MEMS Accelerometer Design

MEMS Accelerometers are widely utilized in cars for airbag deployment and in consumer electronics applications such as smart phones. In addition, there is a growing demand for high-end MEMS Accelerometers in industrial, aerospace and defense applications such as oil exploration, structural health monitoring for bridges, and inertial measurement units for navigation.

The Challenges of MEMS Accelerometer Design

From conceptual design, to optimization and performance enhancement, CoventorMP® can simulate a wide range of critical specifications related to successful MEMS Accelerometer design. These include:

  • Proof of concept studies, to explore different device configurations
  • Sensitivity
  • Bandwidth
  • Noise
  • Linearity
  • Non linear physics, including damping and rectification error
  • Shock resistance
  • Temperature performance

By way of example, an Accelerometer model constructed using the multi-physics elements in the MEMS+ module of CoventorMP® is shown below. The sensing element is comprised of a perforated shuttle mass suspended at both ends by two springs. Four comb finger capacitors are attached to the shuttle mass, two for sensing and two for force-feedback control. The model is fully parametric, so that design parameters can be varied to optimize sensitivity, linearity and bandwidth.

MEMS+ Accelerometer model showing colored highlighted inertial mass, sense and control combs, suspensions and contact bumpers.

The MEMS+ module has its own solvers for multi-physics simulations including static, modal, linear and non-linear harmonic analysis and noise analysis. The model can also be directly simulated in Mathworks MATLAB® to rapidly explore the design space through the use of scripted DOE simulations and optimization algorithms. In this example, the comb element is configured to include both electrostatics and squeeze film damping [1]. This enables the bandwidth variation with pressure to be simulated and plotted, here using the MATLAB interface to MEMS+.

Contour plot showing comb-gap pressure variation for the lateral Y-sense mode at 10000 Pa cavity pressure. The left hand inset plot shows 10 harmonic sweeps over a pressure range of 1000 Pa to 100000 Pa, simulated via the MATLAB interface in 30s. The vertical lines mark the 3 dB points from which the variation of bandwidth is plotted with pressure (right hand inset plot).

Co-Simulation with Circuit and System Simulators

Using Coventor’s unique methodology, the Accelerometer can be co-simulated together with the control system and/or motion sensing electronics. The control system can be modeled using the Mathworks Simulink® environment, leveraging standard Simulink toolboxes to optimize the system performance. Equally, the sensing electronics can be modeled by loading the MEMS+ model directly into Cadence Virtuoso® or automatically exporting from MEMS+ to a VerilogA model to run in a compatible simulator.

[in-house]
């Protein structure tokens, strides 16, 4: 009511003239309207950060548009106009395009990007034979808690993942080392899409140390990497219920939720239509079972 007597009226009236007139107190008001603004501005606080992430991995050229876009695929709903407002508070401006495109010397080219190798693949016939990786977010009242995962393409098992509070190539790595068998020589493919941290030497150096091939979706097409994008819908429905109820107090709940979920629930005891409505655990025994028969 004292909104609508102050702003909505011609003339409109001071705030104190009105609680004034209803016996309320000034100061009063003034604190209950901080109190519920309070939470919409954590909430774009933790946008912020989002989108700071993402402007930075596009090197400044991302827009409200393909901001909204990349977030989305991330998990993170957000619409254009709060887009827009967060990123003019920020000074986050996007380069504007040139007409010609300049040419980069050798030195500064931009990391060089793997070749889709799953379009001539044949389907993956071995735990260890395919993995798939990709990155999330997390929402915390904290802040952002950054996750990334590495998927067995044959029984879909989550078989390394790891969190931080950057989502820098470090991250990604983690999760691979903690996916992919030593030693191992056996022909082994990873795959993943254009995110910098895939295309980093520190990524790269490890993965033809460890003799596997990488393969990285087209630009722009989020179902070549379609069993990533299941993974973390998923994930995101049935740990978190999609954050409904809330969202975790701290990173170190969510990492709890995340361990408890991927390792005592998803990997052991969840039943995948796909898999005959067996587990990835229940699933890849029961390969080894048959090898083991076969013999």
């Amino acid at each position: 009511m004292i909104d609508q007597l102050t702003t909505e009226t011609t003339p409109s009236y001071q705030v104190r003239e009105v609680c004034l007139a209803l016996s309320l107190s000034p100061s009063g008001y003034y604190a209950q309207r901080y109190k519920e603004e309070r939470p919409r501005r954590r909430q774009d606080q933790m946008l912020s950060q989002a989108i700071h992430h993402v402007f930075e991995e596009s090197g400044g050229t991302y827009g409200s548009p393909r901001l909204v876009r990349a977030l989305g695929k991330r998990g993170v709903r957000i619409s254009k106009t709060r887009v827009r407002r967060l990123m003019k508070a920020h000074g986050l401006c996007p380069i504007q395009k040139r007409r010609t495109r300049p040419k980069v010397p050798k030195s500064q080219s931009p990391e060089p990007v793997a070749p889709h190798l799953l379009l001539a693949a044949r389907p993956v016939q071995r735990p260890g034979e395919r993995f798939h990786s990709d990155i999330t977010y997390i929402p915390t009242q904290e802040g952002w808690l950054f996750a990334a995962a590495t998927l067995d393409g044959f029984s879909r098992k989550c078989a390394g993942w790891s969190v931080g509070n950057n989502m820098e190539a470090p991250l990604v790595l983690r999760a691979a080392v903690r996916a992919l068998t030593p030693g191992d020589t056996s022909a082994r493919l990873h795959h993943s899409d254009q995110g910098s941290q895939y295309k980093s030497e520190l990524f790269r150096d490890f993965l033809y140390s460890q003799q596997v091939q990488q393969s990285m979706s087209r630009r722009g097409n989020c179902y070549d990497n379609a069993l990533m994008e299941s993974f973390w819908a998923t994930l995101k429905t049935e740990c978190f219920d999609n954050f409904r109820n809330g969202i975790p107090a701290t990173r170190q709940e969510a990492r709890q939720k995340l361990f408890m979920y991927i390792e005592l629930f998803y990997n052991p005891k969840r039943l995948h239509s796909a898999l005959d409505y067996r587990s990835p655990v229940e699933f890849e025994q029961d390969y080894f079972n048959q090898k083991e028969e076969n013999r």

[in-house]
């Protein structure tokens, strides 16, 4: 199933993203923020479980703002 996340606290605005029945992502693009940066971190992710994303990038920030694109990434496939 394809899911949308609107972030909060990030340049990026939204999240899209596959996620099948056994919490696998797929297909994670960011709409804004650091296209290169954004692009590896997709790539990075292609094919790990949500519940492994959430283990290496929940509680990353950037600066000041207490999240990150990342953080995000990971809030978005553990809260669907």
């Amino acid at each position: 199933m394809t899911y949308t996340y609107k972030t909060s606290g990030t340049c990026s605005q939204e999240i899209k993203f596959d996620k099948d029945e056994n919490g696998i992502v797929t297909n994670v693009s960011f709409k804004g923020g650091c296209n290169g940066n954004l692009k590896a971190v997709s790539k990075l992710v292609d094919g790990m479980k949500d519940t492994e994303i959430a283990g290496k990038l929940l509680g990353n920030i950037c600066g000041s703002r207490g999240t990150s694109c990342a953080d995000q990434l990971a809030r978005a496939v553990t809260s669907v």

Simulink schematic containing MEMS+ model of the Accelerometer, including mechnical-contact and non-linear squeeze film damping. The model is connected to a simple second order sigma-delta controller, comprised of an ideal comparator and a D-type latch. Two anti-phase feedback signals are generated from the output bit-stream using ideal switches and fed back to the control combs on the Accelerometer. The inserted scope plot shows the input acceleration (upper) and feedback control voltage (lower).

In conclusion, Coventor’s unique design platform couples best-in-class MEMS finite elements and solver support for MEMS Accelerometer designers to rapidly and accurately explore today’s critical design challenges. The platform offers the ability to simulate the complex multi-domain, multi-physics of the sensing elements and associated electronics, to accurately predict sensitivity, bandwidth, noise, control-loop stability and more.

References:

A Novel Squeezed-Film Damping Model for MEMS Comb Structures, Alexandre Sinding1, Arnaud Parent1, Ilker E. Ocak2, Wajih U. Syed3, Aveek N. Chatterjee4,
Christopher Welham1, Shuangqin Liu5, Jun Yan5, Stephen Breit5, Hyun-Kee Chang2, Ibrahim (Abe) M. Elfadel3, and Zouhair Sbiaa4, 1Coventor SARL, Villebon-sur-Yvette, FRANCE 2Institute of Microelectronics, A*STAR (Agency for Science, Technology and Research), SINGAPORE 3Masdar Institute of Science and Technology, Abu Dhabi, UAE 4GLOBALFOUNDRIES, SINGAPORE and
5Coventor, Inc., Waltham, MA, USA

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